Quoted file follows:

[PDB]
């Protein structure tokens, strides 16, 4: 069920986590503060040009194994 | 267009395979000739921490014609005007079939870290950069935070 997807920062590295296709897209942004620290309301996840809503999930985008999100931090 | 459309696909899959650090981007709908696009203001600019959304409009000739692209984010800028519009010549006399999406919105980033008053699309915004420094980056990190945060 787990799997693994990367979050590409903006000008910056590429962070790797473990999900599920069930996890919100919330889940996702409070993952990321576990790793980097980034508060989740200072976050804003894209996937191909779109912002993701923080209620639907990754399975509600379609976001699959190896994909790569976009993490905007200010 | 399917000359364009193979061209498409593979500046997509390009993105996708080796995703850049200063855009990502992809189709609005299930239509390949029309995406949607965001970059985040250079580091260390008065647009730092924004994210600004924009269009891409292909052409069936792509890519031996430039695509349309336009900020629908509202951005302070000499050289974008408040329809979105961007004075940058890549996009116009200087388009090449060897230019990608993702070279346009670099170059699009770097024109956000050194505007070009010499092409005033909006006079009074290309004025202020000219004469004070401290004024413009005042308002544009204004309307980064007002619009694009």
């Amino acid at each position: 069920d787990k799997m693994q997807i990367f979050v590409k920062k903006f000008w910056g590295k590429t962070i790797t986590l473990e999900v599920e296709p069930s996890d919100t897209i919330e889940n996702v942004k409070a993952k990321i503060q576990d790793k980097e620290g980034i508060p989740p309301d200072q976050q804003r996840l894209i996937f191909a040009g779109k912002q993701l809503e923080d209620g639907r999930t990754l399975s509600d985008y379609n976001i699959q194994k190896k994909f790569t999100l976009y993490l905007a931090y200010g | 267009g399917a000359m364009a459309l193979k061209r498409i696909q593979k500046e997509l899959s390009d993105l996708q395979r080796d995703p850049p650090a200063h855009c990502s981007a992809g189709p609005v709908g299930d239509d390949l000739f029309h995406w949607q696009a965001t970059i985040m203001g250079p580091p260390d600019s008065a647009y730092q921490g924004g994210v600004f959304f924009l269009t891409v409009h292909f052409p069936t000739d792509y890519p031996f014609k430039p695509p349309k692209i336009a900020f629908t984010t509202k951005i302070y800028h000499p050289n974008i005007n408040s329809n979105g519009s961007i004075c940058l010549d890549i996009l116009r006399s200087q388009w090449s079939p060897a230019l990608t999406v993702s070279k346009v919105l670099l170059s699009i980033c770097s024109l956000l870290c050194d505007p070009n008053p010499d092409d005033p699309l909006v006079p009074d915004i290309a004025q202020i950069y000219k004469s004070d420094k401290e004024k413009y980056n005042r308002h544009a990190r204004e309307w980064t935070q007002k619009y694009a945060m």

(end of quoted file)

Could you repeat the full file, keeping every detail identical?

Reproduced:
[PDB]
């Protein structure tokens, strides 16, 4: 069920986590503060040009194994 | 267009395979000739921490014609005007079939870290950069935070 997807920062590295296709897209942004620290309301996840809503999930985008999100931090 | 459309696909899959650090981007709908696009203001600019959304409009000739692209984010800028519009010549006399999406919105980033008053699309915004420094980056990190945060 787990799997693994990367979050590409903006000008910056590429962070790797473990999900599920069930996890919100919330889940996702409070993952990321576990790793980097980034508060989740200072976050804003894209996937191909779109912002993701923080209620639907990754399975509600379609976001699959190896994909790569976009993490905007200010 | 399917000359364009193979061209498409593979500046997509390009993105996708080796995703850049200063855009990502992809189709609005299930239509390949029309995406949607965001970059985040250079580091260390008065647009730092924004994210600004924009269009891409292909052409069936792509890519031996430039695509349309336009900020629908509202951005302070000499050289974008408040329809979105961007004075940058890549996009116009200087388009090449060897230019990608993702070279346009670099170059699009770097024109956000050194505007070009010499092409005033909006006079009074290309004025202020000219004469004070401290004024413009005042308002544009204004309307980064007002619009694009």
């Amino acid at each position: 069920d787990k799997m693994q997807i990367f979050v590409k920062k903006f000008w910056g590295k590429t962070i790797t986590l473990e999900v599920e296709p069930s996890d919100t897209i919330e889940n996702v942004k409070a993952k990321i503060q576990d790793k980097e620290g980034i508060p989740p309301d200072q976050q804003r996840l894209i996937f191909a040009g779109k912002q993701l809503e923080d209620g639907r999930t990754l399975s509600d985008y379609n976001i699959q194994k190896k994909f790569t999100l976009y993490l905007a931090y200010g | 267009g399917a000359m364009a459309l193979k061209r498409i696909q593979k500046e997509l899959s390009d993105l996708q395979r080796d995703p850049p650090a200063h855009c990502s981007a992809g189709p609005v709908g299930d239509d390949l000739f029309h995406w949607q696009a965001t970059i985040m203001g250079p580091p260390d600019s008065a647009y730092q921490g924004g994210v600004f959304f924009l269009t891409v409009h292909f052409p069936t000739d792509y890519p031996f014609k430039p695509p349309k692209i336009a900020f629908t984010t509202k951005i302070y800028h000499p050289n974008i005007n408040s329809n979105g519009s961007i004075c940058l010549d890549i996009l116009r006399s200087q388009w090449s079939p060897a230019l990608t999406v993702s070279k346009v919105l670099l170059s699009i980033c770097s024109l956000l870290c050194d505007p070009n008053p010499d092409d005033p699309l909006v006079p009074d915004i290309a004025q202020i950069y000219k004469s004070d420094k401290e004024k413009y980056n005042r308002h544009a990190r204004e309307w980064t935070q007002k619009y694009a945060m």